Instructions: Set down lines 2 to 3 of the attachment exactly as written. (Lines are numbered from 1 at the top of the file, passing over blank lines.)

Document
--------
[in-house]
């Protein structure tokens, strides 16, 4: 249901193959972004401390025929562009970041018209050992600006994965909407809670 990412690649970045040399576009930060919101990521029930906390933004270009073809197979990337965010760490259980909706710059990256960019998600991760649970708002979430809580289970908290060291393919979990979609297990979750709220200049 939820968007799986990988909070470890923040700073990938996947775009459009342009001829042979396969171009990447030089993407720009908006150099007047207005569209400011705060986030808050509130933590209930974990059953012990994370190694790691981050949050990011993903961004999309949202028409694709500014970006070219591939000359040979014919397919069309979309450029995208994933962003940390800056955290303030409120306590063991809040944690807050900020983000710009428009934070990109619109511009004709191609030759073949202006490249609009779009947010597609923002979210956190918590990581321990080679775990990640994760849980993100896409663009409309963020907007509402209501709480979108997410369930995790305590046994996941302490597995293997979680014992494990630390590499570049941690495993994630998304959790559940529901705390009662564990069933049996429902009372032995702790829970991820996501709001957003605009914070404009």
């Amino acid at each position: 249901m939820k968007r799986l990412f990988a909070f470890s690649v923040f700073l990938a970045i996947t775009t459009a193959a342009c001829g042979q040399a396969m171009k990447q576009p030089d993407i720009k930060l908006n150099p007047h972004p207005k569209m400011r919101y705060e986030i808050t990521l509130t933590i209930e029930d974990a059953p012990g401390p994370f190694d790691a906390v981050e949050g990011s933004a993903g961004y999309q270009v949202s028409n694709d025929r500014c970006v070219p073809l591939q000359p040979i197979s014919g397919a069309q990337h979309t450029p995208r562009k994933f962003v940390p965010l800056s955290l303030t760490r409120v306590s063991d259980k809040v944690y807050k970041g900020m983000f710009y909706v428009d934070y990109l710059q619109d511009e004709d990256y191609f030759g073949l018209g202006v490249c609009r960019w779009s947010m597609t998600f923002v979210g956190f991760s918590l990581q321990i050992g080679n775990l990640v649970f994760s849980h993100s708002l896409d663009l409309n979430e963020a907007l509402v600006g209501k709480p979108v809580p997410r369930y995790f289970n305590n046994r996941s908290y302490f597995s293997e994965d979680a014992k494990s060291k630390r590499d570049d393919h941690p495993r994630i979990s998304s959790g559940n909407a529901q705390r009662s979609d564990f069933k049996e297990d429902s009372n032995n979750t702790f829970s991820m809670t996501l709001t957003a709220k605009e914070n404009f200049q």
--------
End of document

């Protein structure tokens, strides 16, 4: 249901193959972004401390025929562009970041018209050992600006994965909407809670 990412690649970045040399576009930060919101990521029930906390933004270009073809197979990337965010760490259980909706710059990256960019998600991760649970708002979430809580289970908290060291393919979990979609297990979750709220200049 939820968007799986990988909070470890923040700073990938996947775009459009342009001829042979396969171009990447030089993407720009908006150099007047207005569209400011705060986030808050509130933590209930974990059953012990994370190694790691981050949050990011993903961004999309949202028409694709500014970006070219591939000359040979014919397919069309979309450029995208994933962003940390800056955290303030409120306590063991809040944690807050900020983000710009428009934070990109619109511009004709191609030759073949202006490249609009779009947010597609923002979210956190918590990581321990080679775990990640994760849980993100896409663009409309963020907007509402209501709480979108997410369930995790305590046994996941302490597995293997979680014992494990630390590499570049941690495993994630998304959790559940529901705390009662564990069933049996429902009372032995702790829970991820996501709001957003605009914070404009």
């Amino acid at each position: 249901m939820k968007r799986l990412f990988a909070f470890s690649v923040f700073l990938a970045i996947t775009t459009a193959a342009c001829g042979q040399a396969m171009k990447q576009p030089d993407i720009k930060l908006n150099p007047h972004p207005k569209m400011r919101y705060e986030i808050t990521l509130t933590i209930e029930d974990a059953p012990g401390p994370f190694d790691a906390v981050e949050g990011s933004a993903g961004y999309q270009v949202s028409n694709d025929r500014c970006v070219p073809l591939q000359p040979i197979s014919g397919a069309q990337h979309t450029p995208r562009k994933f962003v940390p965010l800056s955290l303030t760490r409120v306590s063991d259980k809040v944690y807050k970041g900020m983000f710009y909706v428009d934070y990109l710059q619109d511009e004709d990256y191609f030759g073949l018209g202006v490249c609009r960019w779009s947010m597609t998600f923002v979210g956190f991760s918590l990581q321990i050992g080679n775990l990640v649970f994760s849980h993100s708002l896409d663009l409309n979430e963020a907007l509402v600006g209501k709480p979108v809580p997410r369930y995790f289970n305590n046994r996941s908290y302490f597995s293997e994965d979680a014992k494990s060291k630390r590499d570049d393919h941690p495993r994630i979990s998304s959790g559940n909407a529901q705390r009662s979609d564990f069933k049996e297990d429902s009372n032995n979750t702790f829970s991820m809670t996501l709001t957003a709220k605009e914070n404009f200049q």